Ireland's rail network covers most of the island, and reaches almost all the major cities and towns. The density of railway services is somewhat lower than in other European countries, due to lower population densities, and a lack of a connection to the greater European network, but most of the island is covered, with the exception of the North-West. Rail services are generally centred on the two biggest cities on the island, Dublin and Belfast.
Although hundreds of miles of rural lines were closed during the twentieth century, investment in passenger rail has since soared on both sides of the border, and passenger numbers have been rising. Prices and service levels are comparable to other, similar lines around Western Europe, although journey times can be relatively long as speeds are low and nothing approaching true high-speed rail in the continental European sense is even on the horizon. No trains but a rather small set of suburban services around Dublin run on electric power as none of the intercity lines are electrified, an unusual situation for Europe.
As Ireland is often called "England's first colony", the history of rail travel on the Emerald Isle is tied to the history of rail transport in England, the motherland of railways. However, being a largely rural and - throughout the 19th century - neglected area, the network was never as dense as that of many European countries, including England. While there were several rail gauges in Great Britain prior to the standardization, they eventually converged on 1435 mm as the widely acknowledged "standard gauge", however, Ireland as an island disconnected from any other railway network adopted 1600 mm gauge by a decision of Parliament in Westminster. As the fight for independence somewhat damaged the rail infrastructure and Ireland was a poor country on the periphery of Europe for much of the 20th century, the situation has not markedly improved. However, in the 21st century there has been some effort to improve services in Ireland's major urban areas, particularly in and around Dublin. There have also been some efforts to improve trains between Belfast and Dublin, the two biggest cities on the island and a symbol of peace and reconciliation after the "Troubles" in Northern Ireland. In line with much of the Anglosphere but unlike mainland Europe, electrification is a rare sight on Irish rail lines and basically only exists for a handful of commuter lines around Dublin. Speeds also never exceed 160 km/h (99 mph) and despite various proposals to change either of those things, it seems unlikely as of 2020.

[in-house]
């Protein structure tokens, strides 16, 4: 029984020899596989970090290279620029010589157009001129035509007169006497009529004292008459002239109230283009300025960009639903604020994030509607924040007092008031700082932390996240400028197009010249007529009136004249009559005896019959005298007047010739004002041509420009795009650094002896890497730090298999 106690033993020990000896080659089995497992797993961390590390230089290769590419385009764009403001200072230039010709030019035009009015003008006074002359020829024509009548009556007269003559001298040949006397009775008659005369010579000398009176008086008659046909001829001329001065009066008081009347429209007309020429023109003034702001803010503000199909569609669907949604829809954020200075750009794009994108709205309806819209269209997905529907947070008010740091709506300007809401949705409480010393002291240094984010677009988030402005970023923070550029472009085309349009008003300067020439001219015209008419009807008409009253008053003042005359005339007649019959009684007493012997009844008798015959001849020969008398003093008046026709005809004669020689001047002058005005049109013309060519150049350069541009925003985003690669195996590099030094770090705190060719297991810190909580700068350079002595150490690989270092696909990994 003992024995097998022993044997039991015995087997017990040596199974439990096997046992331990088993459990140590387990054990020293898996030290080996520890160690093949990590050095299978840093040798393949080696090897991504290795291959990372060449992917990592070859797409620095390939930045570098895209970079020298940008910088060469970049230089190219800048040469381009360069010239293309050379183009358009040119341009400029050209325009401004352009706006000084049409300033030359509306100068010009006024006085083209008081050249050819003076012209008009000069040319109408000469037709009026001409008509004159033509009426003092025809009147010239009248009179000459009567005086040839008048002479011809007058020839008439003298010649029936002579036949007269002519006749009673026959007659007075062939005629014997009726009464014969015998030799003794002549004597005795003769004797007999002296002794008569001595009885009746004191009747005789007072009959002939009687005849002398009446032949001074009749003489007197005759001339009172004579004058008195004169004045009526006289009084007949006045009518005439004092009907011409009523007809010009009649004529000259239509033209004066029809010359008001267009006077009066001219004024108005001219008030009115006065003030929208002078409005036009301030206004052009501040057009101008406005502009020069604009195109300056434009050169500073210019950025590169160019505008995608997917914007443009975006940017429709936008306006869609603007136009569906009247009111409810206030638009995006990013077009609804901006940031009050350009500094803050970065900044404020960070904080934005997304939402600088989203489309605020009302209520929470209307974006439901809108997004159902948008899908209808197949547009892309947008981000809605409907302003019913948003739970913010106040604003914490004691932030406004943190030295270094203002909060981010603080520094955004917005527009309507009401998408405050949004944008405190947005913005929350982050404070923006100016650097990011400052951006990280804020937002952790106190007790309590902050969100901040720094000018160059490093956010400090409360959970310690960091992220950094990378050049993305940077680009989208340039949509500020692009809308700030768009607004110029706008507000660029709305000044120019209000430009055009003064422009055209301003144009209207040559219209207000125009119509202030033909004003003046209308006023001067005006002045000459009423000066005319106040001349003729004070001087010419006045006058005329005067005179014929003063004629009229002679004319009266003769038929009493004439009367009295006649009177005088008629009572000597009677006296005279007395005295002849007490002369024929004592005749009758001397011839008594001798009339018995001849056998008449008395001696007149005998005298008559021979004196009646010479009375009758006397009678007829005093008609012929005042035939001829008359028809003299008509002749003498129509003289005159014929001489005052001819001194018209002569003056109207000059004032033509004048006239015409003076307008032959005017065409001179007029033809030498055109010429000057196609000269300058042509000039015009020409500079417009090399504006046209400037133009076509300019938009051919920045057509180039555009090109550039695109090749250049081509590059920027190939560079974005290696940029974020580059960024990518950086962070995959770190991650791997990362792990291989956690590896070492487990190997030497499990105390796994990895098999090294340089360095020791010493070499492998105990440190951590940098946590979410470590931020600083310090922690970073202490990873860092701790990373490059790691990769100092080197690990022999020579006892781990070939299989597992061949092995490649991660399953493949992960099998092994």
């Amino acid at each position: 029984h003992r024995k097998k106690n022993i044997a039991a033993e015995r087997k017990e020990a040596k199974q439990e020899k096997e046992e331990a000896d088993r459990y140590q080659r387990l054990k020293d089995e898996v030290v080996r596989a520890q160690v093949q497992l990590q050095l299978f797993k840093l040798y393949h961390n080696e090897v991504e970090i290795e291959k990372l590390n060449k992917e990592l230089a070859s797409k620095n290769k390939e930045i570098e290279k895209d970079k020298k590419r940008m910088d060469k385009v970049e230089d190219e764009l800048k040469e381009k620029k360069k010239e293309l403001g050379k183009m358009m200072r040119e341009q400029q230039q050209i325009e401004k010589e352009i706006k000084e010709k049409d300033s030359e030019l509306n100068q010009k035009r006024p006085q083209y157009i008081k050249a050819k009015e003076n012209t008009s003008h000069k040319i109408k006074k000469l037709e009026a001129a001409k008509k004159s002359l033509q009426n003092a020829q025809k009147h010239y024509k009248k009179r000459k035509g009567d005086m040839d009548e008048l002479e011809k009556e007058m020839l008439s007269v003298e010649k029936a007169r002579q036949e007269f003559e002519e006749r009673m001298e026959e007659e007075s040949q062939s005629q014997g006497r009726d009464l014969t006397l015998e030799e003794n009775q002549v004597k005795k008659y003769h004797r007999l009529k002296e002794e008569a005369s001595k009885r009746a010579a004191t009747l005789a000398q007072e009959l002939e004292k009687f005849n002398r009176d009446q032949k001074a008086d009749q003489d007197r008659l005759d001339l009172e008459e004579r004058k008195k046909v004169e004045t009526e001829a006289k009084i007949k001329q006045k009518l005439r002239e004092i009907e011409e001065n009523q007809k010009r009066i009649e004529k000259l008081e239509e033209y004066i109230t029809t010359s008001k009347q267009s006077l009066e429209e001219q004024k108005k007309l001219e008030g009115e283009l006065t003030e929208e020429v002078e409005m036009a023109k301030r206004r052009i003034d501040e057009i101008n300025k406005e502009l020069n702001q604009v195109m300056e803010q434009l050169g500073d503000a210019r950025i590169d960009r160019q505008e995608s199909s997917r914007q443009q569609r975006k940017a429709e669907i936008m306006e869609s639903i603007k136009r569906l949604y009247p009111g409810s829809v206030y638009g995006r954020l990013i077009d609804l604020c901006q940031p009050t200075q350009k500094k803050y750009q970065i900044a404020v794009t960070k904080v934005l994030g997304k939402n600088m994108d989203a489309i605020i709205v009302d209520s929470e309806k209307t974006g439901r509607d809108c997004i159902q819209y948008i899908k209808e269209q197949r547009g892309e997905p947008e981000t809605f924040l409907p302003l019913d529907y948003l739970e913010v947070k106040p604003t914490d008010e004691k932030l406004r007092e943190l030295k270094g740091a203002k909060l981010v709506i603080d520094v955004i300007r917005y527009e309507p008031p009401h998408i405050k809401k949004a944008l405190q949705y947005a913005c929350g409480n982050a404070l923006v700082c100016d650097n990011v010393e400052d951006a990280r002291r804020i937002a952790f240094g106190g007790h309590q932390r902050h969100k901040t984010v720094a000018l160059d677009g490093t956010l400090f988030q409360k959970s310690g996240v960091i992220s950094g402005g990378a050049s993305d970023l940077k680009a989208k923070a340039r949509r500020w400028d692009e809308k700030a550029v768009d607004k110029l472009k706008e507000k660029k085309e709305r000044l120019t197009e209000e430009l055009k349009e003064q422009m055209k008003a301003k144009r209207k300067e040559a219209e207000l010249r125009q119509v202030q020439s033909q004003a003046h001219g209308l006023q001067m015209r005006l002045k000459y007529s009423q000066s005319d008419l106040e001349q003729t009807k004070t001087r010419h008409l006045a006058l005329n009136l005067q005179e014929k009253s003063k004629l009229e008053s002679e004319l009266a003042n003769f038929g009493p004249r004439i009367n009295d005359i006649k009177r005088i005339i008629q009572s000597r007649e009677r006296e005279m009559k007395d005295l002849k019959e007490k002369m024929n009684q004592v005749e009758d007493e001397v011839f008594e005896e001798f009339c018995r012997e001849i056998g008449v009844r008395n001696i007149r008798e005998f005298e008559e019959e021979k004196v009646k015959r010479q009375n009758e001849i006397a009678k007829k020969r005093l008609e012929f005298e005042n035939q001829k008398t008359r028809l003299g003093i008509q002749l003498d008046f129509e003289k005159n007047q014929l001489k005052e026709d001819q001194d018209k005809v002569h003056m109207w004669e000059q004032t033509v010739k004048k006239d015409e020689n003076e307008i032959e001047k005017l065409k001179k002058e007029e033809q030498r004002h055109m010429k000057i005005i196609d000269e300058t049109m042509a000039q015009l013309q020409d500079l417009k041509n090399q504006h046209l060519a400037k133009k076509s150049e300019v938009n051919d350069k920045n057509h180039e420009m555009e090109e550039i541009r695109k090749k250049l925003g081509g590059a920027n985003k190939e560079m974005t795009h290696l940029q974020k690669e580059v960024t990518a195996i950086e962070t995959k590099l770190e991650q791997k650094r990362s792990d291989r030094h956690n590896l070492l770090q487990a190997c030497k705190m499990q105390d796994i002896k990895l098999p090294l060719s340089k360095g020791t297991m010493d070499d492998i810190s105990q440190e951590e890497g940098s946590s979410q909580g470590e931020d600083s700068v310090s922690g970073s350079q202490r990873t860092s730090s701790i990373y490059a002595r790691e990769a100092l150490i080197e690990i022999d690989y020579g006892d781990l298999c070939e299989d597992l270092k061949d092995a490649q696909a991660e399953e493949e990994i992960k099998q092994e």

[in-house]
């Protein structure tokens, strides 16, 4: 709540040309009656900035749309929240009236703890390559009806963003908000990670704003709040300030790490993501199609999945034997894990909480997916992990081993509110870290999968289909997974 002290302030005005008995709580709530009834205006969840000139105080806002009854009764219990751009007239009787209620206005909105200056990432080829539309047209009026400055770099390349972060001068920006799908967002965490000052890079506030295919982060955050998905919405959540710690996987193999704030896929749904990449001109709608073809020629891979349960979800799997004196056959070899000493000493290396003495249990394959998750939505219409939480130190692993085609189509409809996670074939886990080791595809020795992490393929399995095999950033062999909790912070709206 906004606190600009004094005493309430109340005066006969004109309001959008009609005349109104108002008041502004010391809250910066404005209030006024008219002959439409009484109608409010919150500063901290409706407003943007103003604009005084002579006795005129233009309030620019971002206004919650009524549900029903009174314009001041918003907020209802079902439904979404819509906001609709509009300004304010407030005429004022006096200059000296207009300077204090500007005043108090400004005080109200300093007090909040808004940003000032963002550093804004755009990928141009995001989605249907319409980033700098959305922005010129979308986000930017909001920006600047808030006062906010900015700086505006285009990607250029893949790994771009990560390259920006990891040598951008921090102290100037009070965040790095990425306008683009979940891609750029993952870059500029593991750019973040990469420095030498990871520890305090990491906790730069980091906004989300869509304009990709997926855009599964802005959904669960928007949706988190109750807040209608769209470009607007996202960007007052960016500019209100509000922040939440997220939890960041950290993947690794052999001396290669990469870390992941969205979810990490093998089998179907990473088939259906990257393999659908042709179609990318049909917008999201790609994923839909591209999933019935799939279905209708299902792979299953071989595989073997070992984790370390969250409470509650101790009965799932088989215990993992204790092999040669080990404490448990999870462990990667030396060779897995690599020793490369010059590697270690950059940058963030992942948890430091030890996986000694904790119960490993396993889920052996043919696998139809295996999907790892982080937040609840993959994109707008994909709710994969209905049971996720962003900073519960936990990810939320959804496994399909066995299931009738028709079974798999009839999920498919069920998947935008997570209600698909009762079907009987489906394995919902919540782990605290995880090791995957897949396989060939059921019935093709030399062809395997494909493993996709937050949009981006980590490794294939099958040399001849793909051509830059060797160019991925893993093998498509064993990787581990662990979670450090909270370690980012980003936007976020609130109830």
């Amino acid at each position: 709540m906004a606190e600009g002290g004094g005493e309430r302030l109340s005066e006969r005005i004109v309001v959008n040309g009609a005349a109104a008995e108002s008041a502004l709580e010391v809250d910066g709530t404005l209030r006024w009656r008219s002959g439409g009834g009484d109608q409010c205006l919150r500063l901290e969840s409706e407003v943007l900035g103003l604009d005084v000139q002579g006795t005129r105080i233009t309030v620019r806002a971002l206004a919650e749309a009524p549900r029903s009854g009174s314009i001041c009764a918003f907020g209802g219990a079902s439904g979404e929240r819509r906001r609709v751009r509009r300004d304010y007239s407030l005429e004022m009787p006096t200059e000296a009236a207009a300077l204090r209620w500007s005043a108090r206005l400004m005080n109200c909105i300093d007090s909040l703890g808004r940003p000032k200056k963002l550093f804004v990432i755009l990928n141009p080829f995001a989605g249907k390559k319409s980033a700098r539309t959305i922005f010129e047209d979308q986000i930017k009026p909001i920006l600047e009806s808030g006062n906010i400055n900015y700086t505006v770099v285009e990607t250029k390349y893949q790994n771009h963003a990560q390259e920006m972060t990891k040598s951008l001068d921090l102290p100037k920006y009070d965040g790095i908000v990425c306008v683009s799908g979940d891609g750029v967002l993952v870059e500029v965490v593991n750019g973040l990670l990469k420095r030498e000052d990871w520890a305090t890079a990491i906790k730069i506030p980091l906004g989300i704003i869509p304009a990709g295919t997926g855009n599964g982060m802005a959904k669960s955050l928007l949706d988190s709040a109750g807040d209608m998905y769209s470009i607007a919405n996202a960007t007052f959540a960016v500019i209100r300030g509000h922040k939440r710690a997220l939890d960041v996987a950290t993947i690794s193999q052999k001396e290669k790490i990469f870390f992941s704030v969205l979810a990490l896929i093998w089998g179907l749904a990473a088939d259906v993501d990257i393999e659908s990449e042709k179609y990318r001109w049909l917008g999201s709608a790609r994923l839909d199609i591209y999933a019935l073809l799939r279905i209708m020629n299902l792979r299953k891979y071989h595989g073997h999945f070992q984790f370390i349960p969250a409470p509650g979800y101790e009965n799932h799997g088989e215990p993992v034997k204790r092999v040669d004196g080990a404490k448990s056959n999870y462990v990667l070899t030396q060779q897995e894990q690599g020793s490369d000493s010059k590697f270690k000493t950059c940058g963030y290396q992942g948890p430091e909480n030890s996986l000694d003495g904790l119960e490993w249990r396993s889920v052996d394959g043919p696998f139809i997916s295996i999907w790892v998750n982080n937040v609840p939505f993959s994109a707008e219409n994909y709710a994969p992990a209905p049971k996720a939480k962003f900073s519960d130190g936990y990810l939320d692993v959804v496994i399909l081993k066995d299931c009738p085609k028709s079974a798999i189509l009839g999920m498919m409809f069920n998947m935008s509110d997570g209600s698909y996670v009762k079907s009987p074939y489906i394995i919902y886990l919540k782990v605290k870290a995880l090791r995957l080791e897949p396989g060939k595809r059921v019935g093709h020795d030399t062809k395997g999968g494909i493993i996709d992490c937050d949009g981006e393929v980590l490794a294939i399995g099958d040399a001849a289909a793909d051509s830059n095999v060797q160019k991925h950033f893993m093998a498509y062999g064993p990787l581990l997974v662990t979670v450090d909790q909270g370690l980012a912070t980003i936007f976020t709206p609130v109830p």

Rail services in Ireland are provided by Iarnród Éireann in the Republic of Ireland and by NI Railways in Northern Ireland. They share not only a mainline connection (between Belfast and Dublin) but also a 1600mm (5' 3") gauge (the distance between the two rails that form the track) that is rare in the world.
Republic of Ireland
Iarnród Éireann (meaning in English Irish Rail, or more literally Irish Iron-Road) is the national rail operator of the Republic of Ireland. It is a subsidiary of Córas Iompair Éireann (CIÉ), a state-owned holding company that also controls the public bus system of Dublin and Bus Éireann, the principal long distance coach operator of the Republic of Ireland. However, through ticketing between bus and rail services is generally not available.
In a similar manner to Iarnród Éireann in the Republic, NI Railways is the state owned rail operator of Northern Ireland. NIR is a subsidiary of Translink, whose parent company is the Northern Ireland Transport Holding Company (NITHCo), and is thus the only remaining state owned train operator in the United Kingdom. Translink also operates all public buses in Northern Ireland.
Planning your trip
Travel information and trip planning can be done online or over the phone directly with the websites of the two train companies. Both link to their sister bus companies.
- irishrail.ie is the website of Iarnród Éireann.
- Translink operate all public transport in Northern Ireland both buses and trains
Larger stations with ticket offices offer over the counter travel planning information during normal business hours.
In both the Republic of Ireland and Northern Ireland regular train fares are available as 'single' (one way) or 'return' (roundtrip). In the Republic, returns can be specified for a same-day return, a return within five days or a return within one month, with a single ticket generally being only slightly cheaper than a return. In Northern Ireland returns are only available for a roundtrip on the same day.
Route or time specific discounts may be available for your journey: contact either Ianród Éireann or NI Railways or visit a staffed railway station for the most up to date advice.
Republic of Ireland
- One way web fares are online-only advance purchase tickets. Available to everyone for travel on specified trains, they offer significant discounts on regular fares.